I have to say that you're the most gracious, kind people on the planet!
With much kindness and deep appreciation of your sincerity, I laughed so hard when I saw that some of you thought I actually grow produce right now! Actually my husband was laughing harder, and I (acting like he had hurt my feelings), was nearly peeing my pants from laughing on the inside.
I can grow blueberries, tons of them. Too many years invested in their establishment. We even have some pears and the occasional persimmon, if the deer don't get them...or hobo goats.
If you are near, COME PICK SOME in about 3 weeks!
I go and BUY three or four cases of greenish bananas on Wednesday mornings to donate to the Food bank. That's what we are spending that government check on until/if Steve is laid off and we need it.
My father had established a practically deer-proof garden plot years ago. It was for vegetables, constructed using tall dog kennel panels. He was a busy doctor, but still took time to grow squash, okra, and string beans. He had a green thumb, but no time. Those veg choices are hardy here, even with random care.
My grandparents had amazing gardens and orchards...they completely lived on the land (they also had a small herd of beef cows for some of their meat). Granddaddy taught Vocational Agriculture at the local county high school.
Their gardening magic didn't wear off on me, though I spent hours and hours helping them when visiting. I helped weed, pick, peel, pare, snap, pickle, blanch, and freeze/can.
I also learned how to sun dry apple slices on a scrap piece of corrugated barn roofing sheet metal on the bed of an old pick-up truck out back. How about that. (My Grandmother made the BEST hand pies from these, year round.)
Anyway, I wish I had a "before" picture of the enclosure. I was really embarrassed of it's state of being...how many of us take pictures to intentionally share honest pictures of things that shame us? Having a garden is not at the top of the to-do list. And the wild stuff slowly continued to grow.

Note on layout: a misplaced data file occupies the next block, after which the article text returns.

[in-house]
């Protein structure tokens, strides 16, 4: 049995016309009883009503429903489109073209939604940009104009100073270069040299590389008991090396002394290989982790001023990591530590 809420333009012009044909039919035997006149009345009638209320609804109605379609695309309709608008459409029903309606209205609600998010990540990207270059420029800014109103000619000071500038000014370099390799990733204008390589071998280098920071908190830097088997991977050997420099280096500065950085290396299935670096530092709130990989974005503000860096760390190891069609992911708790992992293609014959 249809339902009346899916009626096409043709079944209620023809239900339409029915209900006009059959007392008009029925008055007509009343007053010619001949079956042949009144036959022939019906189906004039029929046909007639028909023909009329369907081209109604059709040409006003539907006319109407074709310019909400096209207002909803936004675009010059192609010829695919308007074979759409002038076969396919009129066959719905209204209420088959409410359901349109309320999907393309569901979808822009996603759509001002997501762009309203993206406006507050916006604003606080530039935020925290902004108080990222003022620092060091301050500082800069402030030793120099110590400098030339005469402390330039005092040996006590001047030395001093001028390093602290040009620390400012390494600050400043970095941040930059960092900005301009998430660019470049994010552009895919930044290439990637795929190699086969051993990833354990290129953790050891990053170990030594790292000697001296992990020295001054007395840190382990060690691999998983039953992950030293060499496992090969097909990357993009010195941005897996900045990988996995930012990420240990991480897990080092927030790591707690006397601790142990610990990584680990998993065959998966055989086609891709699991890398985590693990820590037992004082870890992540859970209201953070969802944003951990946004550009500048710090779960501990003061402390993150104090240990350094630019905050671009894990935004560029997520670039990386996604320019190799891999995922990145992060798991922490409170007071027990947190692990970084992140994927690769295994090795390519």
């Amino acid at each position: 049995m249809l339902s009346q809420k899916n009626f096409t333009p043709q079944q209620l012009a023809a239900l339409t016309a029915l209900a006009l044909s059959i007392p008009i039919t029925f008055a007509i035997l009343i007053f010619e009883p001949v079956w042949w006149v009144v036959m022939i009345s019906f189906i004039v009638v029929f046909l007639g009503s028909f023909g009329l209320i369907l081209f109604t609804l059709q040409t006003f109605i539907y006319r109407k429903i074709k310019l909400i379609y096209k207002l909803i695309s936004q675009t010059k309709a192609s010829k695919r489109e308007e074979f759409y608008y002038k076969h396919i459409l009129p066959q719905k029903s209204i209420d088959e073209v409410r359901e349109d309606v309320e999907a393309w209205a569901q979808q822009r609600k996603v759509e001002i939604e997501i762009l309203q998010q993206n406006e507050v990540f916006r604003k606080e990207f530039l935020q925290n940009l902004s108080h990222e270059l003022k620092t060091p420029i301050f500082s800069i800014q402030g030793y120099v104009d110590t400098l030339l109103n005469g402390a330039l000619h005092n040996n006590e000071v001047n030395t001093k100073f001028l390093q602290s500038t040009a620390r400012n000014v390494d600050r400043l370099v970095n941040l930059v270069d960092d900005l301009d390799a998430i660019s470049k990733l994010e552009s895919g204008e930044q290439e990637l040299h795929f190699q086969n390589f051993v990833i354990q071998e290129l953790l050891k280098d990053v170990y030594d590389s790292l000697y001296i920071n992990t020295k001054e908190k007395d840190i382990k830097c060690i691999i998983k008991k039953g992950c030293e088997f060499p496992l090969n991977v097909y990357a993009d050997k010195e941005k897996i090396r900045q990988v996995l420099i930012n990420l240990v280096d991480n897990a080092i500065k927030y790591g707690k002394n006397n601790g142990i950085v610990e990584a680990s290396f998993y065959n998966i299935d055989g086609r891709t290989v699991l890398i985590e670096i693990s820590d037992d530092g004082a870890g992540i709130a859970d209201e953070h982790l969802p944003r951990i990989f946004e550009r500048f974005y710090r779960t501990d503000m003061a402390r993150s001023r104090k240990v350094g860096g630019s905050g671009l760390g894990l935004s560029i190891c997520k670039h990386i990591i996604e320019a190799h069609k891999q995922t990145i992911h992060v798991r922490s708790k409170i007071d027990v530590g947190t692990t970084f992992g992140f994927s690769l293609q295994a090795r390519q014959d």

No matter how hard I work, it always seems like I am chasing something beyond my ability. The enclosure is completely grown over with volunteer trees, large bushes, wild blackberry vines, huge thorn vines, honeysuckle, wild grapevine, etc. Vines are even weaving in and out of the chain link panels.
On a side note, stop reading right now if you don't like a good hobo goat bedtime story from last June-July...
Hobo goats are one of the uninvited scourges of rural living. There is a U-shaped end of our valley (with a sheer, rocky, 30-ft drop between our property and some goats). That means, there are two 30-ft drops between us and neighbors "across the holler."
A big, bad Billy from "over thar" escaped with four nannies in tow. They actually went down the far side and up on this side. I don't know how.
I saw the goats here off and on for almost two weeks before I decided they weren't leaving. Of course Steve was up north with his dad for several weeks. I put some poster signs out at the main road with my phone number. They obviously felt at home despite my metal pot and spoon.
A neighbor (of a girlfriend, of a sister, of a guy's sister-in-law) saw the poster and called the "owner," Mike. After a week of the goats missing, he had figured a wolf or a bob cat had gotten to them and he had stopped looking.
Even though we are close "as the crow flies," by pick-up truck it is a little of a drive. I don't think it occurred to him that Billy would lead his harem over to our side of the mountain.
Meanwhile, those darn walking garbage disposals ate pears, little apples, persimmons, and iris blades. They broke off both of the little apple trees, AT THE TRUNK. They also broke most of the limbs on the larger apple, broke the trunk of a crepe myrtle I had been nursing, and did damage to the pear and persimmon trees, breaking bottom limbs getting the upper fruit.
Billy was a big, tall, old fool. He knocked fruit off the trees for his four girlfriends.
We had a few, poorly-producing blueberry bushes that my parents had planted twenty years ago. They were planted too near the house before a surrounding tree canopy grew. Those idiot hobos ate those struggling berry bushes to the ground.